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From Edward Capriolo <>
Subject Re: Cassandra memtable and GC
Date Mon, 22 Nov 2010 16:54:06 GMT
On Mon, Nov 22, 2010 at 8:28 AM, Shotaro Kamio <> wrote:
> Hi Peter,
> I've tested again with recording LiveSSTableCount and MemtableDataSize
> via jmx. I guess this result supports my suspect on memtable
> performance because I cannot find Full GC this time.
> This is a result in smaller data size (160million records on
> cassandra) on different disk configuration from my previous post. But
> the general picture doesn't change.
> The attached files:
> - graph-read-throughput-diskT.png:  read throughput on my client program.
> - graph-diskT-stat-with-jmx.png: graph of cpu load, LiveSSTableCount
> and logarithm of MemtableDataSize.
> - log-gc.20101122-12:41.160M.log.gz: GC log with -XX:+PrintGC
> -XX:+PrintGCDetails -XX:+PrintGCTimeStamps
> As you can see from the second graph, logarithm of MemtableDataSize
> and cpu load has a clear correlation. When a memtable is flushed and a
> new SSTable is created (LiveSSTableCount is incremented), read
> performance will be recovered. But it degrades soon.
> I couldn't find Full GC in GC log in this test. So, I guess that this
> performance is not a result of GC activity.
> Regards,
> Shotaro
> On Sat, Nov 20, 2010 at 6:37 PM, Peter Schuller
> <> wrote:
>>> After a memtable flush, you see minimum cpu and maximum read
>>> throughput both in term of disk and cassandra records read.
>>> As memtable increase in size, cpu goes up and read drops.
>>> If this is because of memtable or GC performance issue, this is the
>>> big question.
>>> As each memtable is just 128MB when flushed, I don't really expect GC
>>> problem or caching issues.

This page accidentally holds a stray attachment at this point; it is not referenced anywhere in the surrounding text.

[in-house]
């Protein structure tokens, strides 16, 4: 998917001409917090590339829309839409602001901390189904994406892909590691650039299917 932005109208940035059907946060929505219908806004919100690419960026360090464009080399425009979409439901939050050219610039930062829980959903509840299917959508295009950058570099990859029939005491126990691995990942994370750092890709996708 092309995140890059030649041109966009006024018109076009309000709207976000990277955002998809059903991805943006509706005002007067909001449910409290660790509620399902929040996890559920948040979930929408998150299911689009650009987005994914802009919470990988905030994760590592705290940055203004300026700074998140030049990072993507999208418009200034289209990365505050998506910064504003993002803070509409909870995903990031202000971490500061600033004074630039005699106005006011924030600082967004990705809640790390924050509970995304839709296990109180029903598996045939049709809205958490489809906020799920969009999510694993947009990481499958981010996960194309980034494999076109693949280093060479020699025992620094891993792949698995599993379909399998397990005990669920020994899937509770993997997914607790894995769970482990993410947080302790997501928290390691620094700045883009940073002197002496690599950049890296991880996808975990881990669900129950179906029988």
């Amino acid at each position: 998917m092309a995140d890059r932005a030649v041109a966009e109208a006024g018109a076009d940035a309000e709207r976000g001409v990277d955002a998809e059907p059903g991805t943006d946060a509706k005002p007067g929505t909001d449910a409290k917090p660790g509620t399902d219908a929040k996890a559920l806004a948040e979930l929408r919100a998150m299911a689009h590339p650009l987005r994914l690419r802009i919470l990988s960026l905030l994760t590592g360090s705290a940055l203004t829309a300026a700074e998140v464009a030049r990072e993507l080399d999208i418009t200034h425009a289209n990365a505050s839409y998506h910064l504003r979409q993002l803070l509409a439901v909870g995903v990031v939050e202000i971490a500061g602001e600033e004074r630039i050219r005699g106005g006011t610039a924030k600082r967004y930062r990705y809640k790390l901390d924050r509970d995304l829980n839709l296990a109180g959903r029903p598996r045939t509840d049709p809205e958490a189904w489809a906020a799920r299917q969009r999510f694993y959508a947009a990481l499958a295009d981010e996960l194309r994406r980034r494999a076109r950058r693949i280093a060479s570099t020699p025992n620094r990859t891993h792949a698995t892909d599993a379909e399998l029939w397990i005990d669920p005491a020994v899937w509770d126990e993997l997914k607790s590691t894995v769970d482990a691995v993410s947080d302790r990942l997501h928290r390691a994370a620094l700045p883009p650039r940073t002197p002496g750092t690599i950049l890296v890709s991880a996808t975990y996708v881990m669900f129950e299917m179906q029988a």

>> A memtable is basically just a ConcurrentSkipListMap. Unless you are
>> somehow triggering some kind of degenerate casein the CSLM itself,
>> which seems unlikely, the only common circumstance where filling the
>> memtable should be resulting in a very significant performance drop
>> should be if you're running really close to heap size and causing
>> additional GC asymptotally as you're growing the memtable.
>> But that doesn't seem to be the case. I don't know, maybe I missed
>> something in your original post, but I'm not sure what to suggest that
>> I haven't already without further information/hands-on
>> experimentation/observation.
>> But running with verbose GC as I mentioned should at least be a good
>> start (-Xloggc:path/to/gclog
>> -XX:+PrintGC -XX:+PrintGCDetails -XX:+PrintGCTimestamps).
>> --
>> / Peter Schuller
> --
> Shotaro Kamio

"As you can see from the second graph, logarithm of MemtableDataSize
and cpu load has a clear correlation."

This makes sense.

"You'll see the disk read throughput is periodically going down and up.
At 17:45:00, it shows zero disk read/sec. " --> This must mean that
your load is being completely served from cache. If you have a very
high cache hit rate CPU/Memory are the ONLY factor. If CPU and
memtables are the only factor then larger memtables will start to
perform slower then smaller memtables.

Possibly with SSD the conventional thinking on Larger SSTables does
not apply (at least for your active set)

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